Eczema is a chronic inflammatory response of the skin. The skin with eczema itches and is red, dry and scaly. It is sometimes thickened and may have vesicles filled with clear fluid. Especially the itch is very cumbersome. Eczema is a common condition. There are different types of eczema; the most common are atopic eczema and contact eczema.


The cause of most types of eczema is unfortunately not yet known. But there are theories. It’s known that physical and mental condition and certain environmental factors affect eczema. When a person is ill, tired or very emotional or has a lot of stress, eczema can worsen. With environmental factors, one can think of heat, cold, dust mites and pollen. Eczema is not contagious.
Atopic eczema (hereditary eczema) has been present from birth and is not caused by a particular substance. The skin can overreact to various stimuli from the environment (allergens and irritants). Atopic eczema cannot be prevented. Examples are: respiratory sensitisers (such as dust mites, pollen from grasses and trees and skin cells from dogs and cats), certain foods (such as cow’s milk, fish, peanuts and nuts), strong detergents, chemicals, woolen clothing and effort and sweat.
Contact eczema is caused by contact with an irritant or by allergy. Contact of a particular substance with the skin causes rash. Contact eczema can be prevented or remedied by avoiding those substances. There are many substances which are known to frequently cause problems. For example, base metals (such as nickel and chromium in jewelry), fragrances (such as in cosmetics, perfume and other toiletries), preservatives, plants and flowers (such as chrysanthemums), rubber components and materials used in a particular profession (such as hair dye by hairdressers).


The signs and symptoms of eczema are as follows:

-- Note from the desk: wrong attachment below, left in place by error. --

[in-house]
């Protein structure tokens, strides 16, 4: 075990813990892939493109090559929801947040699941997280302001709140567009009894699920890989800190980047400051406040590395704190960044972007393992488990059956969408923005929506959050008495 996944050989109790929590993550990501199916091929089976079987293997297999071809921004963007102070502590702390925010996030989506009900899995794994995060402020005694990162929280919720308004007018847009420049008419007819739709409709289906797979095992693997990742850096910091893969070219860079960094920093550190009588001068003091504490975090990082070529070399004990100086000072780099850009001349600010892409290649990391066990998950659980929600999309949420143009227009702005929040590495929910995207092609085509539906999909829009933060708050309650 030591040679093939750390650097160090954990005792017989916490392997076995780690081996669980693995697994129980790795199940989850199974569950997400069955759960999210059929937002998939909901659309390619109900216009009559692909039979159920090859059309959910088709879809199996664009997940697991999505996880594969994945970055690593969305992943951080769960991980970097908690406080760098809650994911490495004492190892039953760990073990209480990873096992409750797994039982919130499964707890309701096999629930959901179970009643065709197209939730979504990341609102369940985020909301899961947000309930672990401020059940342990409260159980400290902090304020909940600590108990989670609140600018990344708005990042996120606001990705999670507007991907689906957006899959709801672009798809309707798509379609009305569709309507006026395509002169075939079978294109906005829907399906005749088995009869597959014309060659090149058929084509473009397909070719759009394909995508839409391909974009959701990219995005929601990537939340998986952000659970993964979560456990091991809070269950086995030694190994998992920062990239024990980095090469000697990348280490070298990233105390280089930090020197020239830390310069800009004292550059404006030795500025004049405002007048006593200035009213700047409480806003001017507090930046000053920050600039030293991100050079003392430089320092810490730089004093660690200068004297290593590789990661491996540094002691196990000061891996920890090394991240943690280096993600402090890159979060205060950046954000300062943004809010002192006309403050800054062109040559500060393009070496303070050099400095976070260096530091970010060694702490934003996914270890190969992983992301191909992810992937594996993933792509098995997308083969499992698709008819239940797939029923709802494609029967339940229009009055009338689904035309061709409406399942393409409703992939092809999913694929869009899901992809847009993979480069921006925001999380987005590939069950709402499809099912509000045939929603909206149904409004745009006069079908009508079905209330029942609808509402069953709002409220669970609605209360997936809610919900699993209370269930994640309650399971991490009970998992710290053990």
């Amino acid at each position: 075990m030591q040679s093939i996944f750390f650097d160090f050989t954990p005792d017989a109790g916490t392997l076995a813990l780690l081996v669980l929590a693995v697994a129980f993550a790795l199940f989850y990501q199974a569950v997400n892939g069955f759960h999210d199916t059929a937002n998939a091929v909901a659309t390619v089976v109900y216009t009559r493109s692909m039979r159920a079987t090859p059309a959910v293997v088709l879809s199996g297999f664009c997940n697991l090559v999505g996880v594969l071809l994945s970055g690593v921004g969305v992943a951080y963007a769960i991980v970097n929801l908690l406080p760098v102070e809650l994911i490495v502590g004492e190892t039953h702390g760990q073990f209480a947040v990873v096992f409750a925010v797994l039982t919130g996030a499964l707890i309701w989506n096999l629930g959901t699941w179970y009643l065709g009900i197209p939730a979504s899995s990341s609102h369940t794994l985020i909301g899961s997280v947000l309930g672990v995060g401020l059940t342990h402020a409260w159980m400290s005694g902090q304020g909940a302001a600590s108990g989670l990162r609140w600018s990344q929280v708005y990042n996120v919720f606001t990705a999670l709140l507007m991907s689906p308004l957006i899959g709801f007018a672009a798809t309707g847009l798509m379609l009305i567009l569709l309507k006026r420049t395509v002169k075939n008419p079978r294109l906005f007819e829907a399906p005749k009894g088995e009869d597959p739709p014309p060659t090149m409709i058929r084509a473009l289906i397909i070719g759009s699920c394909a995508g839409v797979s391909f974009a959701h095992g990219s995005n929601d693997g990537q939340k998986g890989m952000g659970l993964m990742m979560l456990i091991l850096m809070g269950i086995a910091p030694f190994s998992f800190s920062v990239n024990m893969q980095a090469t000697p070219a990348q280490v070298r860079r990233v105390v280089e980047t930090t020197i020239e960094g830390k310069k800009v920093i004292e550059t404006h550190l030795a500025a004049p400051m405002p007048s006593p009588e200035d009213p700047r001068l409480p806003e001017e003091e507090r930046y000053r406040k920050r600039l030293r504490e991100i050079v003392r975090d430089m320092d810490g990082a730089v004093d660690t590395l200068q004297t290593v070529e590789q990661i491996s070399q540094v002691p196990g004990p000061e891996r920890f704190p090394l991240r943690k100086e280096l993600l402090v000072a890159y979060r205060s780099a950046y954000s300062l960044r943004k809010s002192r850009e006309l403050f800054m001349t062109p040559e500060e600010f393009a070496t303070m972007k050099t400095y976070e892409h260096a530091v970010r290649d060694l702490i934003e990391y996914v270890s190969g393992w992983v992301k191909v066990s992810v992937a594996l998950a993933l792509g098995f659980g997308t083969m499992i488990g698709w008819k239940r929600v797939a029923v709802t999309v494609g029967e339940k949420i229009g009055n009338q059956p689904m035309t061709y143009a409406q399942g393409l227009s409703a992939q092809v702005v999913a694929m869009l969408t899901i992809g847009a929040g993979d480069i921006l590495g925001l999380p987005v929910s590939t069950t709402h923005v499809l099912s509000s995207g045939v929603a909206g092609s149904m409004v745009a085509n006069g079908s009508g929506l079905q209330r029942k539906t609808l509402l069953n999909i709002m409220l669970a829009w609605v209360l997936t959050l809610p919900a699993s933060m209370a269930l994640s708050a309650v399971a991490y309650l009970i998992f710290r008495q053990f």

The symptoms of eczema can vary from mild to severe.


The diagnosis is made on the basis of existing skin disorders and itch symptoms. Moreover, information on the prevention of eczema, asthma or allergies in the family may be helpful in making the diagnosis. If there is evidence of acute allergic reactions, allergological investigation is desirable. This does not apply to atopic eczema.


First, the inflammatory response of the skin has to be reduced. The best way to do this, is to use a corticosteroid cream. There are four different groups of corticosteroids, classified in strength. The more intense the inflammation, the stronger the cream that is needed. At the same time with the treatment of an inflammatory response, the skin must become soft and supple again. For this purpose, various types of cream can be used. For a successful treatment it’s necessary that the cream is regularly used for a long time. Even if the skin seems to recover after three or four weeks, it may take up to four to five months to heal entirely.


The eczema usually persists for several years and then disappears, sometimes for life. A small group of patients experiences eczema much longer and is still affected after the age of twenty. The eczema becomes a chronic condition then. But also with this group, the severity of the eczema usually decreases with age.